Community members want more than talk from state’s PFAS Action Team

Jay Scott Smith
April 16, 2019 - 12:00 am
Upper Dublin Board Commissioner Gary Scarpello speaks during the public meeting of the state’s PFAS Action Team at Abington High School

Jay Scott Smith/KYW Newsradio


ABINGTON, Pa. (KYW Newsradio) -- Horsham residents made their voices heard amid frustration over a dangerous chemical found in drinking water.

At special meeting Monday night residents of Horsham and surrounding areas made it clear to members of the state’s "Action Team," tasked with addressing the contamination of water around the Willow Grove Air Base, that they want action and not just talk.

"Little did I know that my family was drinking, bathing, and cooking with contaminated water? We had no idea," said resident Danette Richards.

The chemicals in question perfluoroalkyl and polyfluoroalkyl substances, also known as PFAS, can lead to health issues such as increased cholesterol, thyroid problems and potentially cancer, experts say.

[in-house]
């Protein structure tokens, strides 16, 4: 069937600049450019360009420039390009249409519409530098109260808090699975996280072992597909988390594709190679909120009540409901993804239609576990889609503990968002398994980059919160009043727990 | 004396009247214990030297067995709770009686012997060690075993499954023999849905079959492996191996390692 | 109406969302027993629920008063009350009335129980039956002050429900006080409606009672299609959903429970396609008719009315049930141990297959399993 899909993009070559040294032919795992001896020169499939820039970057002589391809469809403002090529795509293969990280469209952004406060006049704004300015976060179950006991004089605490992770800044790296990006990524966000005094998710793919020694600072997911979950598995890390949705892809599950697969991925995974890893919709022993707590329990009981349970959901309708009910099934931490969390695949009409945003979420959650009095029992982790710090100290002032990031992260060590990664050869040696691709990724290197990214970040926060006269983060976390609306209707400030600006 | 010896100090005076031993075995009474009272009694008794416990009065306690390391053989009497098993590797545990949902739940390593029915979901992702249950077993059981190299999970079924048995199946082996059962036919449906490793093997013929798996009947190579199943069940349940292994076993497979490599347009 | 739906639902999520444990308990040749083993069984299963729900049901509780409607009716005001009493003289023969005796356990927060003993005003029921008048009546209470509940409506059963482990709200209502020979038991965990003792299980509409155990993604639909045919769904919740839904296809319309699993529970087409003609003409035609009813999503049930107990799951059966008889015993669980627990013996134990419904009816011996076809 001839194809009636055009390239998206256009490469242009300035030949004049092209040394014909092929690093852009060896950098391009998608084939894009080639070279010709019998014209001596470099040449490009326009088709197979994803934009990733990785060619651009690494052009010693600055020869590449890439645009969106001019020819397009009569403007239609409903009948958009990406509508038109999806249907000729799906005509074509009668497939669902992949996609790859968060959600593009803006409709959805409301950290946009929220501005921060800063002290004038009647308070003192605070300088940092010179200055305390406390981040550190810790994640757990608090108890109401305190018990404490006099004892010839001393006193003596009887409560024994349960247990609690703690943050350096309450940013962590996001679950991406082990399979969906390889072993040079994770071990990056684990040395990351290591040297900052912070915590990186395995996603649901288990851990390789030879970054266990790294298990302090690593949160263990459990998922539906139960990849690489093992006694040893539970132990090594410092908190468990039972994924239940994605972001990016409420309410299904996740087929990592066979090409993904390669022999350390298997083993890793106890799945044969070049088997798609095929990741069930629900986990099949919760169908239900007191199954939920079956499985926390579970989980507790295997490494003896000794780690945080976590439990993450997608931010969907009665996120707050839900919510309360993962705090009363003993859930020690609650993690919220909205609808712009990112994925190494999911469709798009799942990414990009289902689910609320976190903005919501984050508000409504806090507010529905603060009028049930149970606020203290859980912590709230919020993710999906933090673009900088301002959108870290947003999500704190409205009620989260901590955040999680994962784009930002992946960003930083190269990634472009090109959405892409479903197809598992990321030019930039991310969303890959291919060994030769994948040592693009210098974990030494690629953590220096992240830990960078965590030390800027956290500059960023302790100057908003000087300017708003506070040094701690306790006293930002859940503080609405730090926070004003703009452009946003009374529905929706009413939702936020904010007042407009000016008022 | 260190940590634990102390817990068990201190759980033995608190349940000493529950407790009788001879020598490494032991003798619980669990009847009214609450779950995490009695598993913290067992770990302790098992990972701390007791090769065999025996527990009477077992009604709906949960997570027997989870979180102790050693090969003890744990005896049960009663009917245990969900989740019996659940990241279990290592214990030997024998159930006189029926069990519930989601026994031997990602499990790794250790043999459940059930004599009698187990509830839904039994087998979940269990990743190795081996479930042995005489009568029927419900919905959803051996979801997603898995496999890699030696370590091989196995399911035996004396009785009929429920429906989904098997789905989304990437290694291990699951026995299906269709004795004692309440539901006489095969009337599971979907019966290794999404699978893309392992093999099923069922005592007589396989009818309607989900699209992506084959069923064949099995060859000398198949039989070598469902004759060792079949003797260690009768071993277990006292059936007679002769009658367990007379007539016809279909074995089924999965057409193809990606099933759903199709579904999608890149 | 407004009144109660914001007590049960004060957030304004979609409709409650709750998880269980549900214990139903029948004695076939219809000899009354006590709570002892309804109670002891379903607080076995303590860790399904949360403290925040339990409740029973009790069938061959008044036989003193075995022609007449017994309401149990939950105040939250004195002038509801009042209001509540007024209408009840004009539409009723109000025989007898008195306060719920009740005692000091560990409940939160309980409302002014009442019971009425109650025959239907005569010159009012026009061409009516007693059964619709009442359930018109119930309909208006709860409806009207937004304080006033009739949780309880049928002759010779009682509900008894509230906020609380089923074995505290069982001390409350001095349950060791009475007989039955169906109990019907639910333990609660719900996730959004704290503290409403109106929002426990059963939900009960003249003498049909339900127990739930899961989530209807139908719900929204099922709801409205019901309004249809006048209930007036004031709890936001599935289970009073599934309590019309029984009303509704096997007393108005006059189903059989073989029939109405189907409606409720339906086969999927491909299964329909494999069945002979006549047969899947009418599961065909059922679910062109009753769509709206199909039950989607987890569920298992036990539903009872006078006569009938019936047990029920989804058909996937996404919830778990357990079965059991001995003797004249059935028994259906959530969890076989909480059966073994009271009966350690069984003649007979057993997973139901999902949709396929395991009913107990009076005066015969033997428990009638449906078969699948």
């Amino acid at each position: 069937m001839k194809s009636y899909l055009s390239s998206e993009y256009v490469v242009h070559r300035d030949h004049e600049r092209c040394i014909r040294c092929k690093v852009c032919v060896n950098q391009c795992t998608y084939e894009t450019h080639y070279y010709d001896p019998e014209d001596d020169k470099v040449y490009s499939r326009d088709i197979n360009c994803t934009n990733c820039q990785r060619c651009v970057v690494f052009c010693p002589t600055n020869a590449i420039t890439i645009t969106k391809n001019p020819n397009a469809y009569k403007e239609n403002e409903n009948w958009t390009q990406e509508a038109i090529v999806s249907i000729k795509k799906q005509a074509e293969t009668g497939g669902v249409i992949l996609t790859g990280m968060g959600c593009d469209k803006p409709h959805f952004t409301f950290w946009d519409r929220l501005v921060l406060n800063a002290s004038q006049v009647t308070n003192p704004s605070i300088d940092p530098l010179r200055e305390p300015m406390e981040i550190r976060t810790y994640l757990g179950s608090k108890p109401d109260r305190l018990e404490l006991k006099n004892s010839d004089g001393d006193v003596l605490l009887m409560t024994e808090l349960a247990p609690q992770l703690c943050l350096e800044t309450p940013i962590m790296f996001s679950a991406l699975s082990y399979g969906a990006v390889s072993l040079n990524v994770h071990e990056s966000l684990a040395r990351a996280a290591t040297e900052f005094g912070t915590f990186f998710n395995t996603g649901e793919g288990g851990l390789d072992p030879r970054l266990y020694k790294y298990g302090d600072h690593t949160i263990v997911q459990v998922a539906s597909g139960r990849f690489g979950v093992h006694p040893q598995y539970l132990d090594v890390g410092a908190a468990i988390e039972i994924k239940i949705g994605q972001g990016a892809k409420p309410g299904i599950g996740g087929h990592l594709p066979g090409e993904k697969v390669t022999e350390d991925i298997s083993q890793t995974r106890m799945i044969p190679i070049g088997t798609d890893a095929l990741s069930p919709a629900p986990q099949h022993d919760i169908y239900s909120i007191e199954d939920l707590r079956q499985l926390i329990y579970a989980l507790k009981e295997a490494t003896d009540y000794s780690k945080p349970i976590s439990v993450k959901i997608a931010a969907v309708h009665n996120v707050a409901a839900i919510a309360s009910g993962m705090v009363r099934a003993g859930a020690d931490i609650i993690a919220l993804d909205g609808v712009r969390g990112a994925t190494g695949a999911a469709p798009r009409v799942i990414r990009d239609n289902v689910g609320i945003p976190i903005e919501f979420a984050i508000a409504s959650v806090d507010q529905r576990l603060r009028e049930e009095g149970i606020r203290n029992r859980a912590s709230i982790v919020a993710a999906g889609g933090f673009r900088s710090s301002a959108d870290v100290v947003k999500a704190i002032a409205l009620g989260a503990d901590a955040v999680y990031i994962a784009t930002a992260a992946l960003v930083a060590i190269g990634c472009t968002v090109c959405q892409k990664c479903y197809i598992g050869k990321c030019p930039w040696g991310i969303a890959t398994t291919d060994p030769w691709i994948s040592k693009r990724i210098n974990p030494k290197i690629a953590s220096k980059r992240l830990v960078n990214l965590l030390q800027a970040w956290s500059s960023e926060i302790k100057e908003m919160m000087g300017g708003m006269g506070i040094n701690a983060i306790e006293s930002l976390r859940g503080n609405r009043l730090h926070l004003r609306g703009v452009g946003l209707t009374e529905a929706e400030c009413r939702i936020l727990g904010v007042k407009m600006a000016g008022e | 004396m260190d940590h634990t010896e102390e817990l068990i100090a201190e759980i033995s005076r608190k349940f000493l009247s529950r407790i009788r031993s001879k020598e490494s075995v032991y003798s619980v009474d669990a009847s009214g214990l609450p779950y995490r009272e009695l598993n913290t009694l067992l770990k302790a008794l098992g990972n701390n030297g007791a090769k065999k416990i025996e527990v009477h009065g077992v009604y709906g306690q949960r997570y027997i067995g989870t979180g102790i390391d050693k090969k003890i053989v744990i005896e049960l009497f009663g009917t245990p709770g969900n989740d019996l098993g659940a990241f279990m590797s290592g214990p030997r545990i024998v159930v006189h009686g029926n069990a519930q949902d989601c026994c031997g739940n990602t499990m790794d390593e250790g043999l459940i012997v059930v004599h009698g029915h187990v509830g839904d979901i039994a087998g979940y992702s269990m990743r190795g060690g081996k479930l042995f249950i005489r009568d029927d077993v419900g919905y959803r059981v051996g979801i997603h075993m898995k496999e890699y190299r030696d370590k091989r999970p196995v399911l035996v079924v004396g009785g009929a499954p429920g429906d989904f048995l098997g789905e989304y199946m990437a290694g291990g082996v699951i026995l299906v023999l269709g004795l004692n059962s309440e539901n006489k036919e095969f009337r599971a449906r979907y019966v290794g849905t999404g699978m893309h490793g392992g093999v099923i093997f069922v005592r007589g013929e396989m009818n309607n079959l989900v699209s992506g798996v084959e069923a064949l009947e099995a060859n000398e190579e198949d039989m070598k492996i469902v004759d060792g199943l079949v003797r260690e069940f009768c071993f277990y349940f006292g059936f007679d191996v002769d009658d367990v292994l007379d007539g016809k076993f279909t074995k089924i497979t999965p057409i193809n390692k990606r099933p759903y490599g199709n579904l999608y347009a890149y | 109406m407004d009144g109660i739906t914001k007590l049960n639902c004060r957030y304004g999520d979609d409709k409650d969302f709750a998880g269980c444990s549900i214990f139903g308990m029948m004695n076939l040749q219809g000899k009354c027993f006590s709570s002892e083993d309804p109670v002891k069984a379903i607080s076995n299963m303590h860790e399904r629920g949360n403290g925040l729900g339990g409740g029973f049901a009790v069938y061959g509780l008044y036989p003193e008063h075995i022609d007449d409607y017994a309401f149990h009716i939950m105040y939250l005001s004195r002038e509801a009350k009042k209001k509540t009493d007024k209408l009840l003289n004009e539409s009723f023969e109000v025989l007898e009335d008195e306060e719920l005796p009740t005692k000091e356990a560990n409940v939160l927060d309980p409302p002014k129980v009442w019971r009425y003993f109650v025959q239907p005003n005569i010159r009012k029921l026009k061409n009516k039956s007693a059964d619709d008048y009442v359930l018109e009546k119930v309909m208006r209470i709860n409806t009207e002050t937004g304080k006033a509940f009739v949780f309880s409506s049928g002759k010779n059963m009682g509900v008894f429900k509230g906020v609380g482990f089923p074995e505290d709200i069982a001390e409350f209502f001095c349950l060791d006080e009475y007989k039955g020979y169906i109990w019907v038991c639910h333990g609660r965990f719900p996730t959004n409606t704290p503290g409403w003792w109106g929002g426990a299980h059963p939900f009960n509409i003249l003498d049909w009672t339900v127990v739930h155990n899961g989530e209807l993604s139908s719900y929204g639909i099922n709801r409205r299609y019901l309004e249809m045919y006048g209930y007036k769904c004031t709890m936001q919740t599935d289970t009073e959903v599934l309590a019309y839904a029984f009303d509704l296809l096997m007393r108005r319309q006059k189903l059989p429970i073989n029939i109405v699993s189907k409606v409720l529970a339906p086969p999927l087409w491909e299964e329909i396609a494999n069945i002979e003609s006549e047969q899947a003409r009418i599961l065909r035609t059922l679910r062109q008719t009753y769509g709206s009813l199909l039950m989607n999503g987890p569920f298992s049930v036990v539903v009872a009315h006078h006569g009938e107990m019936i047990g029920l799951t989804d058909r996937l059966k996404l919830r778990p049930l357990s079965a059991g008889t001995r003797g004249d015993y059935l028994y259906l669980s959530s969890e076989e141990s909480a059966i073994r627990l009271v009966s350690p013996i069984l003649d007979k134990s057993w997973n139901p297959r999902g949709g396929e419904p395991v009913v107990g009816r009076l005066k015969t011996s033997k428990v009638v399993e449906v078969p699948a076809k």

Dr. Rachel Levine with the State Department of Health says that tests have been done to figure out the effects of PFAS.

"The department of health did conduct a pilot study to look at people's blood levels,” she said. “We'll be doing a follow up study and then we've applied for a significant grant from the federal government to do a much larger study."

Pennsylvania’s Action Team, which is made up of members of multiple departments, sat for nearly 90 minutes at Abington High School to present their finding to the public. They found that PFAS levels were higher in older men, as well as in those who drank water that was in closer proximity to the military base.

These chemicals, which were used in fire extinguishing foam for years, seeped into the water supply and potentially affected generations of residents.

Residents also took exception to states such as Michigan and nearby New York having more information and expansive testing for the chemical and demanded more action be taken to test for the long term effects of PFAS.

Levine says that this will not be a quick fix and the effects could last for years.

"Lot of different compounds and only a half a dozen or more have been actually studied,” she said. “So this is going to be one of the environmental health issues of our time."